I think Derek McGrath must have had a barnstorming interview. And you know what? That’s great! I hope he went in and wowed the interview panel with a stunning vision for the future of Waterford hurling. A panel of selectors with a judicious combination of learned wisdom and disruptive genius. Fitness coaches and physios capable of keeping the panel in tip-top condition and able to peak at just the right time. Sensible ideas for blending the undoubted talent at underage level…into the Senior panel. Peter Queally was good. Derek McGrath was better.
The paragraph should not (and won’t be) treated as an I-told-you-so. If nothing else, I abdicated the right to be smug when I booked a holiday months ago, focusing all my thoughts on my wife’s unspoken wish to get away as early as possible to minimise the length of time we would be away from her garden during the peak growing season, and neglected to check the date of our opening match in Munster. In the end, I found out the result via the medium of Twitter:
I was surprised how nervous I was in the build-up to the game. Part of that was a sickening premonition that a defeat here would lead of to all manner of eyebrow raising and sly winks from the usual suspects about how they knew Waterford wouldn’t be able to cope with pressure of Championship hurling and you can’t bayte tradition. As it happens, the game was a positive indicator that the League was not a flash in the pan. It was a repeat of the Tipperary game to see Waterford calmly reel their opponents in after giving them a decent head start and it was a repeat of the Cork game to hold them at bay in the second half while they flailed away at us in the fashion of Scrappy Doo demanding we lemme at em. There was also the bonus of Waterford hitting a team with a couple of quick-fire goals, and top-notch goals they were too. It would have been seen as a potential weakness in Waterford’s arsenal so it will give a few of the more considered eyebrow raisers something to consider to see Waterford deploy that particular weapon. Cork were flattered by the ten-point margin of defeat in the League final. To put in so much better a shift in the Munster match and only get to the stage where they were flattered by a four-point margin of defeat augers well for the future for Waterford.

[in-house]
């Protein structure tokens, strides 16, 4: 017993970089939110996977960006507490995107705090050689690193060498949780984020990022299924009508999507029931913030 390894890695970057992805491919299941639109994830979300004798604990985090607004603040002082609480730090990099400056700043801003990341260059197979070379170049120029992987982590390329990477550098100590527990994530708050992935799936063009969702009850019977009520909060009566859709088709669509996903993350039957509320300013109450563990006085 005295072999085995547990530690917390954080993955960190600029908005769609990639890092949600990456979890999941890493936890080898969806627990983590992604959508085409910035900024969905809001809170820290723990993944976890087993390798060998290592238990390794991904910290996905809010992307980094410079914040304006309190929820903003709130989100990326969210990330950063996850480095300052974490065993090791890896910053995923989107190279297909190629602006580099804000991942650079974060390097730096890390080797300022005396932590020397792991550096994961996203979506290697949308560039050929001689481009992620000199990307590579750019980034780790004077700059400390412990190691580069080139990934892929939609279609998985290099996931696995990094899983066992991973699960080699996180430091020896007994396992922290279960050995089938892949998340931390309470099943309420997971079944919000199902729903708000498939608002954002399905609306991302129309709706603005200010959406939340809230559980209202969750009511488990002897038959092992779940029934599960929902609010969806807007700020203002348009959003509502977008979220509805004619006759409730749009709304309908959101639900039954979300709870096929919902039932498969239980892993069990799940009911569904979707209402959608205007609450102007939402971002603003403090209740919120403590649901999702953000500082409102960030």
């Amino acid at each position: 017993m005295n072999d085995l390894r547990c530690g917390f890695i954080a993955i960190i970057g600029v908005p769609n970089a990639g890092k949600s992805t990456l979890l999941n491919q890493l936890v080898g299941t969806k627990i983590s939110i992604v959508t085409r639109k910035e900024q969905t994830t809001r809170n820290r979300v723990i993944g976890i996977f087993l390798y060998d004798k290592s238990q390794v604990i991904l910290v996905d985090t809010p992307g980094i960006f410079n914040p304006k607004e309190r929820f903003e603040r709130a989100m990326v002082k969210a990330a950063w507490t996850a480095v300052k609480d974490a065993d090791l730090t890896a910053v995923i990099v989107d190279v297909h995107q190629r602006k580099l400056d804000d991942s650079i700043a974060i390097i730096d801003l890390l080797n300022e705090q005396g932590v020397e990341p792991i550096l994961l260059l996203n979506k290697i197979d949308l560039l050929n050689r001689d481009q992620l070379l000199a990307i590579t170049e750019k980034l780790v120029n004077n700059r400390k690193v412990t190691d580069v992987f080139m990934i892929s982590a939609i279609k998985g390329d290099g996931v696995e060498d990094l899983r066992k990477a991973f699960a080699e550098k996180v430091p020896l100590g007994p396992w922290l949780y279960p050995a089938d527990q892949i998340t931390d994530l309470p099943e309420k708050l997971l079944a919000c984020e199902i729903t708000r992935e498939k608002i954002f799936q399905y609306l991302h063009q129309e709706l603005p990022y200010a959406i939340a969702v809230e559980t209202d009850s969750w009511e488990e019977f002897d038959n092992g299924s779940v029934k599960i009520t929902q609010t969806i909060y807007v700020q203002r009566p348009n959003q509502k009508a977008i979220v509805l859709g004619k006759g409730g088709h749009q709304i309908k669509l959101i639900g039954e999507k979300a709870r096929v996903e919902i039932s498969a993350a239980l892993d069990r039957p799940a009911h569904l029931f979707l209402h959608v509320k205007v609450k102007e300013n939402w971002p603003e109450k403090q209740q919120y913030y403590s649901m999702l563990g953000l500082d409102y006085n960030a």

It is to that future that we can now look, and to do so we must first look at the past and the paragraph at the top of this post. Speaking positively about the rationale for appointing Derek McGrath didn’t amount to much more than an elaborate way of saying ‘give the guy a chance’ but events seem to have proven the hypothesis to be correct. I had said in a prior post that McGrath would have access to the services of Conor McCarthy, the physio of the Irish boxing team, as productive a conveyor belt of talent as exists in Irish sport outside of County Kilkenny. This was questioned on boards.ie, but I saw Conor on the sideline in Thurles – this was an improvement on the last time I saw him in a GAA context, after the Battle of Tramore – and a few days later I got the chance to congratulate him on his efforts. His demeanor was exhilarating in its matter-of-factness. Job done in the League, now on to the next one. I joked that McGrath must be very single-minded. There wasn’t a flicker of reaction to this. EVERYONE was focused on the next one, he said. Everyone was definitely in block capitals.
Now, you can dismiss this as a load of hokum if you wish. Mind games might not survive the matter games of some of the teams lying in wait. Conor grew up in the same milieu for Waterford hurling as I did though, one where defeatism was in the stony grey soil. Here was a prepared mind, and we all know how chance views the prepared mind.
Having felt surprise at the tension that coursed through me before the Cork game, there can be no surprise at any tension in advance of the Munster final. We are not in bonus territory. We are in it to win it.